Goeken Proves It Can Be Done MCI Founder's Business Turns the Impossible into Profitable

By Schmitt, Anne | Daily Herald (Arlington Heights, IL), May 29, 1997 | Go to article overview
Save to active project

Goeken Proves It Can Be Done MCI Founder's Business Turns the Impossible into Profitable


Schmitt, Anne, Daily Herald (Arlington Heights, IL)


Byline: Anne Schmitt Daily Herald Business Writer

Jack Goeken already has a title in mind for his in-progress autobiography: "They Said It Couldn't Be Done."

He's seen the incredulous stares, the "you-can't-do-that" looks. He's heard the "buts" and the "that's-never-been-dones" faced by a man who's had ideas that others dismiss as too difficult or plain crazy, like the time he wanted to start a phone company - MCI - to compete with AT&T.

But the fun part for Goeken, and now his daughter and son-in-law Sandra and Paul Goeken Martis, always has been building companies from nothing, nurturing their early growth, then selling them as established businesses.

It's also where the biggest returns are.

"If you come up with something new that nobody has, you have a pretty good market to start with," Goeken said.

Those businesses have had mixed results once they were sold.

MCI has flourished since Goeken parted with the company in 1975 and now has revenue of some $12 billion.

Goeken's In-Flight Phone, on the other hand, has struggled. The company filed for bankruptcy in January and has slashed its work force.

In-Flight tried to differentiate itself from its rivals by offering interactive entertainment and news, rather than just phone service. But it didn't sign up airline customers at its competitors' pace. The service also lost customers because of technical glitches.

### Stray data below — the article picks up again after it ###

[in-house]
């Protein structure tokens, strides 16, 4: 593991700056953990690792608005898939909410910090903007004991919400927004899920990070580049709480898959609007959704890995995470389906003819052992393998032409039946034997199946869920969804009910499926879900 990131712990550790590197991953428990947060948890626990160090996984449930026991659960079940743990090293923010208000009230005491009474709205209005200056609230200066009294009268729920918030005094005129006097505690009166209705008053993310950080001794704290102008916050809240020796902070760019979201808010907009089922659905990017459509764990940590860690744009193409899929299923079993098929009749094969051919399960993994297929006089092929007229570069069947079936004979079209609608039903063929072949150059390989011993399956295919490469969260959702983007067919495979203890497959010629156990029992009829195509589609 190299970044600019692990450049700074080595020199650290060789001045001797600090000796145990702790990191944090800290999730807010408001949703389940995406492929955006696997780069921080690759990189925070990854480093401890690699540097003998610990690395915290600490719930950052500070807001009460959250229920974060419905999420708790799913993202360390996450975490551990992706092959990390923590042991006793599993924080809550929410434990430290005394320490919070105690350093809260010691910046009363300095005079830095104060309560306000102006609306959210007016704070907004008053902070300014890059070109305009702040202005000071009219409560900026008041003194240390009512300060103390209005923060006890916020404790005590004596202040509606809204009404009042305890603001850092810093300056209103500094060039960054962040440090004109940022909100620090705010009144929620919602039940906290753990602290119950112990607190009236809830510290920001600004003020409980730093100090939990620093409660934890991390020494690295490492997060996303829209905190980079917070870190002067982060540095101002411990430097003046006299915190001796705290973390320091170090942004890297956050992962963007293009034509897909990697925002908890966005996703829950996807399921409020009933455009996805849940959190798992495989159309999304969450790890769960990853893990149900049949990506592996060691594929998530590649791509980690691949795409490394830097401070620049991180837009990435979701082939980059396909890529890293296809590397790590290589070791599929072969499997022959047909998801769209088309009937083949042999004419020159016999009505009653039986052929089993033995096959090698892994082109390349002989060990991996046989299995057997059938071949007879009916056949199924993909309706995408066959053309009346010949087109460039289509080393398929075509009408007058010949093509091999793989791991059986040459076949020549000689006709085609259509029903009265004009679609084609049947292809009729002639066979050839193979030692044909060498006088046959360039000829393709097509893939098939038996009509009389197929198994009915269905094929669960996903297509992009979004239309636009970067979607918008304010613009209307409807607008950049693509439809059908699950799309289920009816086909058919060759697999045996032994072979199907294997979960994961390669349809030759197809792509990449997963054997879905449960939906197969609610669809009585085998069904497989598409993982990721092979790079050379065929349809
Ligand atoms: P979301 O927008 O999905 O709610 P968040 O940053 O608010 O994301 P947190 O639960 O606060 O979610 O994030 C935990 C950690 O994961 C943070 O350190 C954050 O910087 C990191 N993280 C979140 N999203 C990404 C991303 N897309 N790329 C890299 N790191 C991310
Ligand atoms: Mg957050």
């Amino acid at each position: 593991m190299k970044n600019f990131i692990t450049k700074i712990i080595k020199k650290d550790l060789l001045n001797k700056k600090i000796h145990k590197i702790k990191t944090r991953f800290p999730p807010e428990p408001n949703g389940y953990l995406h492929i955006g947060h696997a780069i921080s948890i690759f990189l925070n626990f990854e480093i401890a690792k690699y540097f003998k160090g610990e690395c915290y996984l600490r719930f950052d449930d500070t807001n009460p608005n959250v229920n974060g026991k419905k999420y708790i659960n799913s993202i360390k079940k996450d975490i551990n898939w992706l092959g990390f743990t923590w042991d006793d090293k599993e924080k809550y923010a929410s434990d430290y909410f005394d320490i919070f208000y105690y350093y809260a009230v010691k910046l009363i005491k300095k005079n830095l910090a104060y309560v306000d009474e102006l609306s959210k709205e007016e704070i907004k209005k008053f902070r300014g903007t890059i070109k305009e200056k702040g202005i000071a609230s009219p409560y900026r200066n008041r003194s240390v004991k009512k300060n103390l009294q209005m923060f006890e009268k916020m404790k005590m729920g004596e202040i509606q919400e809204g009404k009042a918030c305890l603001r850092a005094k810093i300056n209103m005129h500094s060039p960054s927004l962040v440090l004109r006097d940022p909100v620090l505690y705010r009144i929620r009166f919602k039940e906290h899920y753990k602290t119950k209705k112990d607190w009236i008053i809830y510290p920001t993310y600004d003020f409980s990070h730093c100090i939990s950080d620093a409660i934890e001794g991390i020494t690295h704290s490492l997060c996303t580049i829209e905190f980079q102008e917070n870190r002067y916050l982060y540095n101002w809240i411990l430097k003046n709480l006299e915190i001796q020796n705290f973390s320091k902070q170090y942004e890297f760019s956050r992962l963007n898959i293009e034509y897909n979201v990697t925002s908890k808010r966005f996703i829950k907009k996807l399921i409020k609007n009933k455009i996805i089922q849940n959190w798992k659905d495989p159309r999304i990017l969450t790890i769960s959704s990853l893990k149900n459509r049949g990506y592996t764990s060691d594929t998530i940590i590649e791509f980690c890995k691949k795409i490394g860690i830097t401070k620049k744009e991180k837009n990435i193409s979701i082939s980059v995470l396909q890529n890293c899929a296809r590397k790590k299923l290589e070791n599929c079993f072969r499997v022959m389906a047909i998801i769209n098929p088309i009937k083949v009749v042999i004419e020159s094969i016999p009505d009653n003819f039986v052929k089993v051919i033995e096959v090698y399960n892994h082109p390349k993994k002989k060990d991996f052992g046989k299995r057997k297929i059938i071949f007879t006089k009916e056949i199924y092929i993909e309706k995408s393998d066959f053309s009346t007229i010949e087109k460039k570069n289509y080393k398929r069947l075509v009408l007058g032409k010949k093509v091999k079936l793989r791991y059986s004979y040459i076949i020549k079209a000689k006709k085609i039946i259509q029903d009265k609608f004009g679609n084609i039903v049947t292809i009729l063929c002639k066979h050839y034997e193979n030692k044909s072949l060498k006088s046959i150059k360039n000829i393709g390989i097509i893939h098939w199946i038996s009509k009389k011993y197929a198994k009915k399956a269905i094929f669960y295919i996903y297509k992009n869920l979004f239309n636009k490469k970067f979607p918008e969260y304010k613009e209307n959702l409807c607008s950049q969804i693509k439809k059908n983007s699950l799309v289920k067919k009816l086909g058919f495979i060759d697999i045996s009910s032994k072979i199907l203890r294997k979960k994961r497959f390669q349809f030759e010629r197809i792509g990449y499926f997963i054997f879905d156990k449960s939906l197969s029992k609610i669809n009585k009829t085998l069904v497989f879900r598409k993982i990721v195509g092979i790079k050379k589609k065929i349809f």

"They didn't want to talk to me," Goeken said. "I felt real bad it ended up like that. In my mind, they had a potential there that was really great."

Goeken's current ventures don't have the David-and-Goliath quality of his fight to create Microwave Communications Inc., now MCI, in the early 1960s. But neither has he abandoned the general MCI strategy: build up a company around infant technology that satisfies an unmet consumer need.

The newest businesses, being developed by The Goeken Group in a Naperville office building, include a wireless communications software company, a mayday service, an emergency medical information service and a distributor of illuminated safety clothing.

Wireless Works Inc. is closest to the Goekens' telecommunications roots.

Since 1995, the company has been striking deals, cementing licensing agreements or forming joint ventures with software companies developing technology for the emerging wireless telephone industry.

"What makes us unique is we find appropriate technology and the best companies that do it," said Sandra Goeken Martis.

The Goeken Group doesn't have the overhead of a company that's developing the software itself. But it can lend credibility, contacts, financial support and marketing experience to the small software companies.

"We have a more established reputation to bring to the big guys," she said.